Coordination Polymers for High-Capacity Li-Ion Batteries: Metal-Dependent Solid-State Reversibility

Hyun Ho Lee, Jae Bin Lee, Yuwon Park, Kern Ho Park, Mahmut Sait Okyay, Dong Seon Shin, Sunghwan Kim, Jongnam Park, Noejung Park, Byeong Kwan An, Yoon Seok Jung, Hyun Wook Lee, Kyu Tae Lee, Sung You Hong

Research output: Contribution to journalArticlepeer-review

28 Citations (Scopus)


Electrode materials exploiting multielectron-transfer processes are essential components for large-scale energy storage systems. Organic-based electrode materials undergoing distinct molecular redox transformations can intrinsically circumvent the structural instability issue of conventional inorganic-based host materials associated with lattice volume expansion and pulverization. Yet, the fundamental mechanistic understanding of metal-organic coordination polymers toward the reversible electrochemical processes is still lacking. Herein, we demonstrate that metal-dependent spatial proximity and binding affinity play a critical role in the reversible redox processes, as verified by combined 13C solid-state NMR, X-ray absorption spectroscopy, and transmission electron microscopy. During the electrochemical lithiation, in situ generated metallic nanoparticles dispersed in the organic matrix generate electrically conductive paths, synergistically aiding subsequent multielectron transfer to π-conjugated ligands. Comprehensive screening on 3d-metal-organic coordination polymers leads to a high-capacity electrode material, cobalt-2,5-thiophenedicarboxylate, which delivers a stable specific capacity of ∼1100 mA h g-1 after 100 cycles.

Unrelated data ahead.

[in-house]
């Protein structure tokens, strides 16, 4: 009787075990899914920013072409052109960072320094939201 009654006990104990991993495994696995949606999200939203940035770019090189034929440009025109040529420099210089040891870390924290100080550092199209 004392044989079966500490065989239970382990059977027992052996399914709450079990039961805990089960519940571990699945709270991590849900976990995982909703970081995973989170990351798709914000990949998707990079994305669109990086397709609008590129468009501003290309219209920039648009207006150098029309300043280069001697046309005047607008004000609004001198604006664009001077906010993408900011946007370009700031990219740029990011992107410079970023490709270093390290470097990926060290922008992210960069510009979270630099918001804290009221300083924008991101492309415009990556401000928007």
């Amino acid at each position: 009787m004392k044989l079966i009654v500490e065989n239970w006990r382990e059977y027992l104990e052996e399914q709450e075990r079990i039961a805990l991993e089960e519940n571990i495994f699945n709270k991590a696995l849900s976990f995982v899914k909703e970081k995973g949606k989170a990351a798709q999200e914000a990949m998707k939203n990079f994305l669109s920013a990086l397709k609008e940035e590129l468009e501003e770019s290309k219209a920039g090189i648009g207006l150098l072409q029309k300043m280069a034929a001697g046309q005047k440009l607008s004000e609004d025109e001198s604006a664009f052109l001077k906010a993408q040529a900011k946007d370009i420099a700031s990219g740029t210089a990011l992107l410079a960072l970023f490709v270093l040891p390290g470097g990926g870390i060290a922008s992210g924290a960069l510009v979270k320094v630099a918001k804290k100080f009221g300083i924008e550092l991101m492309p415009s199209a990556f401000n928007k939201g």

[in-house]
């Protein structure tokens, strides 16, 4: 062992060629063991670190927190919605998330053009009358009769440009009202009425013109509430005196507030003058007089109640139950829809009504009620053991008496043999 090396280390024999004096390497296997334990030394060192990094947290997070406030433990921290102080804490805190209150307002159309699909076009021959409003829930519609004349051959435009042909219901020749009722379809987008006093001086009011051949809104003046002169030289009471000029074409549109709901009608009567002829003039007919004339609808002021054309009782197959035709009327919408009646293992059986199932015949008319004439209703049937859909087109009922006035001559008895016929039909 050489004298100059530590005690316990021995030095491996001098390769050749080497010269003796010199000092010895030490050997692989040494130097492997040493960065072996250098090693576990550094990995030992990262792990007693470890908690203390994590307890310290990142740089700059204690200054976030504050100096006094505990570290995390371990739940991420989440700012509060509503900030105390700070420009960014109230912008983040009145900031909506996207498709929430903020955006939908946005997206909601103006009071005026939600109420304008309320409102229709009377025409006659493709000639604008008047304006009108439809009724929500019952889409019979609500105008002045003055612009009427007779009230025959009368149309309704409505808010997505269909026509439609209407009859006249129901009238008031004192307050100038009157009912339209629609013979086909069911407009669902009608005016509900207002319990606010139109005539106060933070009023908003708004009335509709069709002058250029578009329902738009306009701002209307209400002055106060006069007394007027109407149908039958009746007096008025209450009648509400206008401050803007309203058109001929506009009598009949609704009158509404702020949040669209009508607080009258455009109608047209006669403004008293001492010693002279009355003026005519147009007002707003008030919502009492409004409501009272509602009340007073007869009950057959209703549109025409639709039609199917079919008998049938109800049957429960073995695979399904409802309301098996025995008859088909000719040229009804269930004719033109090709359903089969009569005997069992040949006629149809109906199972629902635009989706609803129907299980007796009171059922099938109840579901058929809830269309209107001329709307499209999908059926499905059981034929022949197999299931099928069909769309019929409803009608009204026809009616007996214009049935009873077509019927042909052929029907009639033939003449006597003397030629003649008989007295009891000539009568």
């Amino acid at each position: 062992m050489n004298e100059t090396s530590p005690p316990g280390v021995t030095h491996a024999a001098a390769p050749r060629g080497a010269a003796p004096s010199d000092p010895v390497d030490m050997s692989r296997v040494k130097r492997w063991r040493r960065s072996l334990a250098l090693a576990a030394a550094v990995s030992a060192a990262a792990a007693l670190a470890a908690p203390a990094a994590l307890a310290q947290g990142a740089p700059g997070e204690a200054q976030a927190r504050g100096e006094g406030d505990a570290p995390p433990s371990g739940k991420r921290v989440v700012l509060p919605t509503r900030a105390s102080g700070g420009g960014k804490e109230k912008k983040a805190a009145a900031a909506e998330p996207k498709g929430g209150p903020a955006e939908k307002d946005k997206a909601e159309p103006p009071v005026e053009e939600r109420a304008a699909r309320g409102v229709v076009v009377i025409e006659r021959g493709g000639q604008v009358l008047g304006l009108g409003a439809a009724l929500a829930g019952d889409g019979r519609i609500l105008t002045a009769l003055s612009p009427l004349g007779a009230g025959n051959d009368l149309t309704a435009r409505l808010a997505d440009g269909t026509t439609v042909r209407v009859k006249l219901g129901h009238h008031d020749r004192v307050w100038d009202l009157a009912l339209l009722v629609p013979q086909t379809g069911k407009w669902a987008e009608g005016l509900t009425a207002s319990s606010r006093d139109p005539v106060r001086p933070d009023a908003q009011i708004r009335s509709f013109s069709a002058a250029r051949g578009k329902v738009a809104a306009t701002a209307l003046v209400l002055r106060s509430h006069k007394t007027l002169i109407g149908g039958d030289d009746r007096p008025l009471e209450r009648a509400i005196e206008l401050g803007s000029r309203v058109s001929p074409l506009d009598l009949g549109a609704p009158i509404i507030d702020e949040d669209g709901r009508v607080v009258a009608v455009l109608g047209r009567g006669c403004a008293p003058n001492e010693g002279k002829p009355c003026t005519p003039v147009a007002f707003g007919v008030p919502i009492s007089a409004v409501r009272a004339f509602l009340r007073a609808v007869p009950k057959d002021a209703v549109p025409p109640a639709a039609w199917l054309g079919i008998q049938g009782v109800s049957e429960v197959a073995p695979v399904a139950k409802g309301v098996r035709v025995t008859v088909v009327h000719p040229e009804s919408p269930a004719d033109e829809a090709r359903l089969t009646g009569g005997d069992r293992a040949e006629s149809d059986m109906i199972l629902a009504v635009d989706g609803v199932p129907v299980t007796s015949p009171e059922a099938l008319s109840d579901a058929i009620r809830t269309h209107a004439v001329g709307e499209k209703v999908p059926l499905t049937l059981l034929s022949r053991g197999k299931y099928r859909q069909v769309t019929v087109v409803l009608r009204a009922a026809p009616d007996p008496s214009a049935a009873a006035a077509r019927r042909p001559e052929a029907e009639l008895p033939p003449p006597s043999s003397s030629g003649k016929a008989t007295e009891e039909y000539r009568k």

Original languageEnglish
Pages (from-to)22110-22118
Number of pages9
JournalACS Applied Materials and Interfaces
Issue number26
Publication statusPublished - 2018 Jul 5

Bibliographical note

Publisher Copyright:
© Copyright 2018 American Chemical Society.

All Science Journal Classification (ASJC) codes

  • General Materials Science


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